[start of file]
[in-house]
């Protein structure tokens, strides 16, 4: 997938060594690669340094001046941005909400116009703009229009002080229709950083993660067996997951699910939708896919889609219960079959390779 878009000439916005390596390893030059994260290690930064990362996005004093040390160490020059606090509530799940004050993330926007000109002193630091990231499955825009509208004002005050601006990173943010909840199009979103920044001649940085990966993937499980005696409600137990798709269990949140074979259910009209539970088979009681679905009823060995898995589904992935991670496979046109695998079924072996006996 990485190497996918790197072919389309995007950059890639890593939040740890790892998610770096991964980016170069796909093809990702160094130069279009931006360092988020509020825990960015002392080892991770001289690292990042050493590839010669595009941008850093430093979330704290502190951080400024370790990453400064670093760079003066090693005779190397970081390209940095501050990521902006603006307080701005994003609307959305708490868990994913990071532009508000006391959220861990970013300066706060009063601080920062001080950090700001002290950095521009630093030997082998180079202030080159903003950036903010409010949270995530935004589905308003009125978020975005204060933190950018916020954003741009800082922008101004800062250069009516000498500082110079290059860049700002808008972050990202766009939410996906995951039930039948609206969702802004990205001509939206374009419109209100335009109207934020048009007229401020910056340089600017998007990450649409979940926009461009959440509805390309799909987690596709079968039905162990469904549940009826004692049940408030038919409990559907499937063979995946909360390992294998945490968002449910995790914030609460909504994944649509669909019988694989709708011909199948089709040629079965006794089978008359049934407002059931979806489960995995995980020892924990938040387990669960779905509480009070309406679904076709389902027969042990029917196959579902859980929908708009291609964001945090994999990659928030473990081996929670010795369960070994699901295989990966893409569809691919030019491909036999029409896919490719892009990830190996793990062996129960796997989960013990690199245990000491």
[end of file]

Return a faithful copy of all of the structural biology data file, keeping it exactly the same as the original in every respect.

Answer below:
[in-house]
């Protein structure tokens, strides 16, 4: 997938060594690669340094001046941005909400116009703009229009002080229709950083993660067996997951699910939708896919889609219960079959390779 878009000439916005390596390893030059994260290690930064990362996005004093040390160490020059606090509530799940004050993330926007000109002193630091990231499955825009509208004002005050601006990173943010909840199009979103920044001649940085990966993937499980005696409600137990798709269990949140074979259910009209539970088979009681679905009823060995898995589904992935991670496979046109695998079924072996006996 990485190497996918790197072919389309995007950059890639890593939040740890790892998610770096991964980016170069796909093809990702160094130069279009931006360092988020509020825990960015002392080892991770001289690292990042050493590839010669595009941008850093430093979330704290502190951080400024370790990453400064670093760079003066090693005779190397970081390209940095501050990521902006603006307080701005994003609307959305708490868990994913990071532009508000006391959220861990970013300066706060009063601080920062001080950090700001002290950095521009630093030997082998180079202030080159903003950036903010409010949270995530935004589905308003009125978020975005204060933190950018916020954003741009800082922008101004800062250069009516000498500082110079290059860049700002808008972050990202766009939410996906995951039930039948609206969702802004990205001509939206374009419109209100335009109207934020048009007229401020910056340089600017998007990450649409979940926009461009959440509805390309799909987690596709079968039905162990469904549940009826004692049940408030038919409990559907499937063979995946909360390992294998945490968002449910995790914030609460909504994944649509669909019988694989709708011909199948089709040629079965006794089978008359049934407002059931979806489960995995995980020892924990938040387990669960779905509480009070309406679904076709389902027969042990029917196959579902859980929908708009291609964001945090994999990659928030473990081996929670010795369960070994699901295989990966893409569809691919030019491909036999029409896919490719892009990830190996793990062996129960796997989960013990690199245990000491």